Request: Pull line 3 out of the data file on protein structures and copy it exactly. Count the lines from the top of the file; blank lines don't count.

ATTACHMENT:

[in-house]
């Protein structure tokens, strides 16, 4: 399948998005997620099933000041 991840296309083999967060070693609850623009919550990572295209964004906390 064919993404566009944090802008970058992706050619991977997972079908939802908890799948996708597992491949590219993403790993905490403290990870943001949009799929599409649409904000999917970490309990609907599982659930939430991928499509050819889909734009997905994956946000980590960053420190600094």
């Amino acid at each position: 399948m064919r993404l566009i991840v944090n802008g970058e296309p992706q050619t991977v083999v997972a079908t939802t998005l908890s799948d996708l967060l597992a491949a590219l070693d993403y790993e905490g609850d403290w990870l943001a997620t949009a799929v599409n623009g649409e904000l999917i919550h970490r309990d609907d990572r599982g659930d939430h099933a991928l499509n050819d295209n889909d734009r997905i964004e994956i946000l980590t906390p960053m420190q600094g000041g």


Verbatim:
């Amino acid at each position: 399948m064919r993404l566009i991840v944090n802008g970058e296309p992706q050619t991977v083999v997972a079908t939802t998005l908890s799948d996708l967060l597992a491949a590219l070693d993403y790993e905490g609850d403290w990870l943001a997620t949009a799929v599409n623009g649409e904000l999917i919550h970490r309990d609907d990572r599982g659930d939430h099933a991928l499509n050819d295209n889909d734009r997905i964004e994956i946000l980590t906390p960053m420190q600094g000041g």